Lee, who spoke on the Senate floor at the end of December, said he wanted two words "for Utah" to be included in the Antiquities Act, which would prevent a president from creating or expanding national monuments without permission from the state in Utah.
"This bill creates 1.3 million hectares of wilderness, about half of which are in my state," Lee argued, referring to the land package. "If we come from a country where two thirds of the country is owned by the federal government, where we can not do anything without permission from the federal government, it hurts."
The Senate is ready to turn to the nomination of Prosecutor General William Barr after the land package has been packed.
Majority Leader Mitch McConnellAddison (Mitch) Mitchell McConnell New battle lines in war over the judicial choices of Trump Trump divides Democrats with warning of insidious socialism Congress tries to prevent new shutdown: Five things to look more (R-Ky.) Gave a procedural vote on Barr for so fast like this week.
Barr seems to be on a sliding road to confirmation after simply lifting the judiciary committee along a party line vote on Thursday.
Democrats, who have 47 seats themselves, are facing a tough climb if they want to block the nomination of Barr on the Senate floor.
Senator Doug Jones (D-Ala.) Became the first Democrat who announced that he would support the appointment of Barr, and said that he believes Barr will "exercise independent judgment and defend the interests of the Ministry of Justice."
With Jones's cover, Democrats should win at least five Republicans and keep the rest of their caucus united. Potential swing-votes, including Sen. Joe ManchinJoseph (Joe) ManchinTrump divides Democrats with warning of insidious socialism Dismantling of killing filibuster McConnell tests Barr's nomination for next week MORE (D-W.Va.), Have not yet said how they will vote.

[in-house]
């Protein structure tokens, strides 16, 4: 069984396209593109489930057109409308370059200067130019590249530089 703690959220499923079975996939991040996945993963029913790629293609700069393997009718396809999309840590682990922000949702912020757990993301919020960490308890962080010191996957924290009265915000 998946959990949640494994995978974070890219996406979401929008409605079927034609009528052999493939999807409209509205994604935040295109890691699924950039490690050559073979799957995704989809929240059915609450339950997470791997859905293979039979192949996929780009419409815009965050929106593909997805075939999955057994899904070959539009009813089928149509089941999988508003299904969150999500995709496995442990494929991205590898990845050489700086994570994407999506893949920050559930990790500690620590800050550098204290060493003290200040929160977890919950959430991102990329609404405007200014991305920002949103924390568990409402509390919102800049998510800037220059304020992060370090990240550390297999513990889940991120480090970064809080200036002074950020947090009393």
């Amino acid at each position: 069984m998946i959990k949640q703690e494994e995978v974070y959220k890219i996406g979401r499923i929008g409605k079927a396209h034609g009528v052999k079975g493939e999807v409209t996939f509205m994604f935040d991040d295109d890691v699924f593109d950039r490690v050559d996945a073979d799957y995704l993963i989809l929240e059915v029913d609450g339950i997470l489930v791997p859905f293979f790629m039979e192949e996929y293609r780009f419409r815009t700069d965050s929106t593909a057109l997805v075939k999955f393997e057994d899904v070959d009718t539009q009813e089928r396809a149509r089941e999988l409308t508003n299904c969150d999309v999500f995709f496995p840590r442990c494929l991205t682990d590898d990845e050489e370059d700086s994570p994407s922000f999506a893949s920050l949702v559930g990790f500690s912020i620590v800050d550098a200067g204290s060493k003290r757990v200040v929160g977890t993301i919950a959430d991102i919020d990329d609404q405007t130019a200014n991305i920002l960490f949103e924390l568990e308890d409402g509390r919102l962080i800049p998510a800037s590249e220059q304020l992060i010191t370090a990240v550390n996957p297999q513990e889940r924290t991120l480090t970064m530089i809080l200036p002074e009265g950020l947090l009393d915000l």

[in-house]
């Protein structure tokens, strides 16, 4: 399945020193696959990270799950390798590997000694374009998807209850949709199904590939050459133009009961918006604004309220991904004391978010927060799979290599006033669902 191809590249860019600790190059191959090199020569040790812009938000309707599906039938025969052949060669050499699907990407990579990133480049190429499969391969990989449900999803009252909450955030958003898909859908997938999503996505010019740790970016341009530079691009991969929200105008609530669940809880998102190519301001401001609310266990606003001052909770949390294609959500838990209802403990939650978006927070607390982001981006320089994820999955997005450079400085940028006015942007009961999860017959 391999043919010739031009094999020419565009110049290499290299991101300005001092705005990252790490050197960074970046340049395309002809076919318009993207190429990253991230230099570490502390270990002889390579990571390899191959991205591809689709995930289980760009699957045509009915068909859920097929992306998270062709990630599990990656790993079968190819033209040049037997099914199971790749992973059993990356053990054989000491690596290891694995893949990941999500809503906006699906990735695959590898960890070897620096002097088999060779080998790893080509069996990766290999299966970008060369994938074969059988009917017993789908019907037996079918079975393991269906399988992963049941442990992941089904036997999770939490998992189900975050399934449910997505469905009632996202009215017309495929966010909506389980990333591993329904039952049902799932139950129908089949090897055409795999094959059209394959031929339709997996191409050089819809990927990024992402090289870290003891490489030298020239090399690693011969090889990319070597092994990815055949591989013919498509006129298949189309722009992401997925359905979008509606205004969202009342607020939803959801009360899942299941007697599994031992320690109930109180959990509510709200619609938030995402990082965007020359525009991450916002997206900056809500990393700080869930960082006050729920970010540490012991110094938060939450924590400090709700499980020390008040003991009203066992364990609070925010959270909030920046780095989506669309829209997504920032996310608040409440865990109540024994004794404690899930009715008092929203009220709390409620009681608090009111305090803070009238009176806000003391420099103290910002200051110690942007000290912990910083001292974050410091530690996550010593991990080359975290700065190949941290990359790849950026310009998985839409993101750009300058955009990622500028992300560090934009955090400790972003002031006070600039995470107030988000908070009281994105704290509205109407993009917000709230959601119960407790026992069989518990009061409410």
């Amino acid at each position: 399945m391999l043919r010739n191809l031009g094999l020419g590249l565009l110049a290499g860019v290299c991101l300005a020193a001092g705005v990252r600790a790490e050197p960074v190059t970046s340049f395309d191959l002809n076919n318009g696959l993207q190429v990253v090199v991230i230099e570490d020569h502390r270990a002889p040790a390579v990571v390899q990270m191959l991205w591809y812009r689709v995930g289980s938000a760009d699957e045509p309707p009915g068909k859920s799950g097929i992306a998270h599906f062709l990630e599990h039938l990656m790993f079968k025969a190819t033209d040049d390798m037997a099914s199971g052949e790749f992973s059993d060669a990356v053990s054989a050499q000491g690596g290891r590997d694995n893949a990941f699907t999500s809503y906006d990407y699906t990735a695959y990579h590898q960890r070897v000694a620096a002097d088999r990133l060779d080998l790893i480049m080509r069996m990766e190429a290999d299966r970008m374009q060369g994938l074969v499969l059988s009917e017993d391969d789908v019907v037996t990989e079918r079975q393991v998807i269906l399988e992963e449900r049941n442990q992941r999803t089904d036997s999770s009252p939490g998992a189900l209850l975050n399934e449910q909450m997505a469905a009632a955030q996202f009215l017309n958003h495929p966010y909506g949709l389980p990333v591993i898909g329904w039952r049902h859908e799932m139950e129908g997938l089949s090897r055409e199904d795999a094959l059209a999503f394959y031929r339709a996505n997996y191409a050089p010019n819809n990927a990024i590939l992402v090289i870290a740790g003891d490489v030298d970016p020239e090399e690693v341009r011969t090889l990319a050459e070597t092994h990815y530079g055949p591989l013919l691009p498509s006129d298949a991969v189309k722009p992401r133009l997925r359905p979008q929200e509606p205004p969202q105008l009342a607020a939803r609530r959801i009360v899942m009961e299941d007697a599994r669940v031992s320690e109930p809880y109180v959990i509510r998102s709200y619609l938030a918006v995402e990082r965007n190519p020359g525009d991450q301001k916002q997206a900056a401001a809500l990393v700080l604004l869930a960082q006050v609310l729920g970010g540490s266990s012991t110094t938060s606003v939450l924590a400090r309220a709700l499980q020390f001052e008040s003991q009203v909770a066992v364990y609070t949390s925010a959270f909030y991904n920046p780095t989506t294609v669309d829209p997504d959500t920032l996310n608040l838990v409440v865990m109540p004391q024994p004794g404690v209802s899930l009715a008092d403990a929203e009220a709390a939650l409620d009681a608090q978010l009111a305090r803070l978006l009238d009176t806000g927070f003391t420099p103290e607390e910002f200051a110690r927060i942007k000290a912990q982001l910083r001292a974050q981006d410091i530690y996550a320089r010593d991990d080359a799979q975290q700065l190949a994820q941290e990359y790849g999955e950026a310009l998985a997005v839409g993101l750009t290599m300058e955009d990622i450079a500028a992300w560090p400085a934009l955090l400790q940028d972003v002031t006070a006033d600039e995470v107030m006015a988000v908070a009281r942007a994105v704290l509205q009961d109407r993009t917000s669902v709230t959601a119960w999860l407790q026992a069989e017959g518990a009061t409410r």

Barr previously served as Attorney General during the George H.W. Bush administration, but his current appointment ran into controversy over an unsolicited memo that he sent to the White House. Barr described in the memo the Mueller's probe as based on a "fatally misunderstood" theory and would "endanger" the presidency.
Barr told Senators during his interrogation last month that he would let Mueller stop his investigation, that Trump would not "correct" his final report and that he would disclose Mueller's findings in accordance with the law.
The House canceled the votes before February 12 to allow members to attend the funeral of former representative John DingellJohn Dingell This week: Border deal remains elusive, because shutdown is looming. Overnight Health Care – Presented by PCMA – Lawmakers pay tribute to John Dingell's legacy about healthcare White House denies that officials sabotage ObamaCare | FDA wants to meet with Juul, Alsex is doing execs about youth vaping that Dingell dictates to his wife for death: "My last words for America & # 39; MORE (D-Mich.). Dingell, the former dean of the House and the longest serving member in the lower chamber, died after a battle with cancer at the age of 92 on Thursday.